The Inu robot has an actuated spine mechanism between its front and rear legs that we have shown increases the dynamic mobility of the robot beyond what would be gained if the spine weight was instead converted to additional leg actuation.
Core actuation and agility
We focus on designing and analyzing robot morphologies and formal behaviors for achieving agile legged mobility.
Current projects include using novel morphologies such as core actuation (adding a motor-driven “spine” to the robot) which we have shown in certain cases can increase the leaping agility of a robot beyond what would be capable with legs only, and methods for taking advantage of environmental features for achieving agile tasks.
Past work has focused on quantifying what it means for a robot to be agile, and how can we measure agility in a way that does not unfairly advantage size or weight. We offer “specific agility” — which we define as the amount of work a robot can do against the ground in a single leap, divided by its mass — as an easily measurable scale-invariant metric for laboratory experiments.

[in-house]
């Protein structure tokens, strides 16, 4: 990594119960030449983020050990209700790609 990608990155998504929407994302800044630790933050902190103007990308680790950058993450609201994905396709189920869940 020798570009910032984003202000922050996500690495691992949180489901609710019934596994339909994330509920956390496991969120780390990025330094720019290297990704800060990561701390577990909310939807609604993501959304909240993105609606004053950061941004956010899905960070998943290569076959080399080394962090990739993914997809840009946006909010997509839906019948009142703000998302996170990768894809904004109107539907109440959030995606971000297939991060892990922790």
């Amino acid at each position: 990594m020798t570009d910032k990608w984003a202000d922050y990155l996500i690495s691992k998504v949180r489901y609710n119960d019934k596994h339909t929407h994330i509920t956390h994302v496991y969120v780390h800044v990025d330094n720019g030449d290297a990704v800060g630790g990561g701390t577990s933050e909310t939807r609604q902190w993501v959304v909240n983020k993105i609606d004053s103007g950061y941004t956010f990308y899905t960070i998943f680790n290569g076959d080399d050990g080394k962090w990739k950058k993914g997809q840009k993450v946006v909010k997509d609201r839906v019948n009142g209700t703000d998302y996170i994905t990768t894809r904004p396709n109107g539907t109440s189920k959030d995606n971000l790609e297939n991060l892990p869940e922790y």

Towards Bipedal Stance
Quiet bipedal stance, or the ability to stand on two legs without taking steps, is lofty goal and benchmark toward maximizing the utility of a quadrupedal platform. In this paper, we first show that the sagittal plane abstraction of the Minitaur platform can be kinematically reduced to an Acrobot, but that the optimal control LQR strategy that has proven effective for stabilizing Acrobots is not effective on the bipedal Minitaur, even in a sagittal plane simulation.
The analysis between different scaling of models is crucial for both scientific and commercial research. On the science side, a hypothesis on oversize or undersize objects could be verified through performing experiments on a regular size object and then applying some dimensionless analysis. On the commercial side, a regular size prototype could be tested before realizing a real size model to lower the cost and time. Though theory on scaling is well established in physics and fluid dynamics, it is not very clear whether robots would follow the scaling law or not, especially since robots are often build with complicated mechanism with their motion being highly dynamical. Thus gives us the interest to study robotic scaling.
This research is funded in part by the Army Research Laboratory/GDRS Robotics Collaborative Technology Alliance project, Cooperative Agreement #W911NF-10-2-0016